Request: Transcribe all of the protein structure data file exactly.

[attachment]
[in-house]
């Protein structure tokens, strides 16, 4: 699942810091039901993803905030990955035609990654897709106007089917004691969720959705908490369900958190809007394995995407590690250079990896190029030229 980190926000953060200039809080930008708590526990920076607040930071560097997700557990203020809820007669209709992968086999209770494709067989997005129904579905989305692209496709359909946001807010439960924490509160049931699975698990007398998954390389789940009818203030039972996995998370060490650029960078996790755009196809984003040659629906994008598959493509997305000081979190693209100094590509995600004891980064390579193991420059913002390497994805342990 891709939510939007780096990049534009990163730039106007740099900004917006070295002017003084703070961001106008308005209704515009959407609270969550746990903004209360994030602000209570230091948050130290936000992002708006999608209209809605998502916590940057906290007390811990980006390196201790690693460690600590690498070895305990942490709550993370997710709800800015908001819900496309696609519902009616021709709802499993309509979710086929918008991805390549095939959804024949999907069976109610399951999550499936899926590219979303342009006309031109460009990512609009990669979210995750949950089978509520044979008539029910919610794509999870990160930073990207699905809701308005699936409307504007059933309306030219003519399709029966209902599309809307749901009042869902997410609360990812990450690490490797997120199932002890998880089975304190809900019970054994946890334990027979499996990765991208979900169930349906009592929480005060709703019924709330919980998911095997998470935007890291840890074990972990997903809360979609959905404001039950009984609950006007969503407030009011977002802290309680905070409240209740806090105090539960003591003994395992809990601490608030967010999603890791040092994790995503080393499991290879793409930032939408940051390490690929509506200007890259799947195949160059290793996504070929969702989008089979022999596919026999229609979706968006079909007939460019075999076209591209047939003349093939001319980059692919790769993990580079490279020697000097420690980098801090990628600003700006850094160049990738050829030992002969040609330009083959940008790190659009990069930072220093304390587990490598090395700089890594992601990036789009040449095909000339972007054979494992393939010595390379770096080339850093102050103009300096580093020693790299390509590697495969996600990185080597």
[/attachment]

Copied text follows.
[in-house]
């Protein structure tokens, strides 16, 4: 699942810091039901993803905030990955035609990654897709106007089917004691969720959705908490369900958190809007394995995407590690250079990896190029030229 980190926000953060200039809080930008708590526990920076607040930071560097997700557990203020809820007669209709992968086999209770494709067989997005129904579905989305692209496709359909946001807010439960924490509160049931699975698990007398998954390389789940009818203030039972996995998370060490650029960078996790755009196809984003040659629906994008598959493509997305000081979190693209100094590509995600004891980064390579193991420059913002390497994805342990 891709939510939007780096990049534009990163730039106007740099900004917006070295002017003084703070961001106008308005209704515009959407609270969550746990903004209360994030602000209570230091948050130290936000992002708006999608209209809605998502916590940057906290007390811990980006390196201790690693460690600590690498070895305990942490709550993370997710709800800015908001819900496309696609519902009616021709709802499993309509979710086929918008991805390549095939959804024949999907069976109610399951999550499936899926590219979303342009006309031109460009990512609009990669979210995750949950089978509520044979008539029910919610794509999870990160930073990207699905809701308005699936409307504007059933309306030219003519399709029966209902599309809307749901009042869902997410609360990812990450690490490797997120199932002890998880089975304190809900019970054994946890334990027979499996990765991208979900169930349906009592929480005060709703019924709330919980998911095997998470935007890291840890074990972990997903809360979609959905404001039950009984609950006007969503407030009011977002802290309680905070409240209740806090105090539960003591003994395992809990601490608030967010999603890791040092994790995503080393499991290879793409930032939408940051390490690929509506200007890259799947195949160059290793996504070929969702989008089979022999596919026999229609979706968006079909007939460019075999076209591209047939003349093939001319980059692919790769993990580079490279020697000097420690980098801090990628600003700006850094160049990738050829030992002969040609330009083959940008790190659009990069930072220093304390587990490598090395700089890594992601990036789009040449095909000339972007054979494992393939010595390379770096080339850093102050103009300096580093020693790299390509590697495969996600990185080597």